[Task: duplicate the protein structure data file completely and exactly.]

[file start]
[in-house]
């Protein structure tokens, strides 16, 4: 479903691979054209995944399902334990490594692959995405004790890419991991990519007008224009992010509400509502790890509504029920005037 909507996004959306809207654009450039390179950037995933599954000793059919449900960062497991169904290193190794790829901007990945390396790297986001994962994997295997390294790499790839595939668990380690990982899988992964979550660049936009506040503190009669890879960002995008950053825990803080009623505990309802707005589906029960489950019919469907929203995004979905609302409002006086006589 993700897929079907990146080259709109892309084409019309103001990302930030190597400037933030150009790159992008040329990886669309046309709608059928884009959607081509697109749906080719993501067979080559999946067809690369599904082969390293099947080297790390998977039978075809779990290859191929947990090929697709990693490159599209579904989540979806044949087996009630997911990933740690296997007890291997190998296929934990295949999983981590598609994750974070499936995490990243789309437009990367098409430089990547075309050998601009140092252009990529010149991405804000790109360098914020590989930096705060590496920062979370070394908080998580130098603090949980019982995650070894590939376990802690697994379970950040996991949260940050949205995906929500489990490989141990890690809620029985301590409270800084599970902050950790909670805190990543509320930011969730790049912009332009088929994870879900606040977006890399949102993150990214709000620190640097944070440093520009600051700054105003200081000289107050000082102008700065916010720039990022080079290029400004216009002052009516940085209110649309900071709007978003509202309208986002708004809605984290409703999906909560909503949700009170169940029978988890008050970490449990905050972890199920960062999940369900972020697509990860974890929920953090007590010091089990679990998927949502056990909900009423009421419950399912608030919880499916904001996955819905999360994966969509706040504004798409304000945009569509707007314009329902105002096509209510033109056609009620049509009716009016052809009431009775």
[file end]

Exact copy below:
[in-house]
């Protein structure tokens, strides 16, 4: 479903691979054209995944399902334990490594692959995405004790890419991991990519007008224009992010509400509502790890509504029920005037 909507996004959306809207654009450039390179950037995933599954000793059919449900960062497991169904290193190794790829901007990945390396790297986001994962994997295997390294790499790839595939668990380690990982899988992964979550660049936009506040503190009669890879960002995008950053825990803080009623505990309802707005589906029960489950019919469907929203995004979905609302409002006086006589 993700897929079907990146080259709109892309084409019309103001990302930030190597400037933030150009790159992008040329990886669309046309709608059928884009959607081509697109749906080719993501067979080559999946067809690369599904082969390293099947080297790390998977039978075809779990290859191929947990090929697709990693490159599209579904989540979806044949087996009630997911990933740690296997007890291997190998296929934990295949999983981590598609994750974070499936995490990243789309437009990367098409430089990547075309050998601009140092252009990529010149991405804000790109360098914020590989930096705060590496920062979370070394908080998580130098603090949980019982995650070894590939376990802690697994379970950040996991949260940050949205995906929500489990490989141990890690809620029985301590409270800084599970902050950790909670805190990543509320930011969730790049912009332009088929994870879900606040977006890399949102993150990214709000620190640097944070440093520009600051700054105003200081000289107050000082102008700065916010720039990022080079290029400004216009002052009516940085209110649309900071709007978003509202309208986002708004809605984290409703999906909560909503949700009170169940029978988890008050970490449990905050972890199920960062999940369900972020697509990860974890929920953090007590010091089990679990998927949502056990909900009423009421419950399912608030919880499916904001996955819905999360994966969509706040504004798409304000945009569509707007314009329902105002096509209510033109056609009620049509009716009016052809009431009775």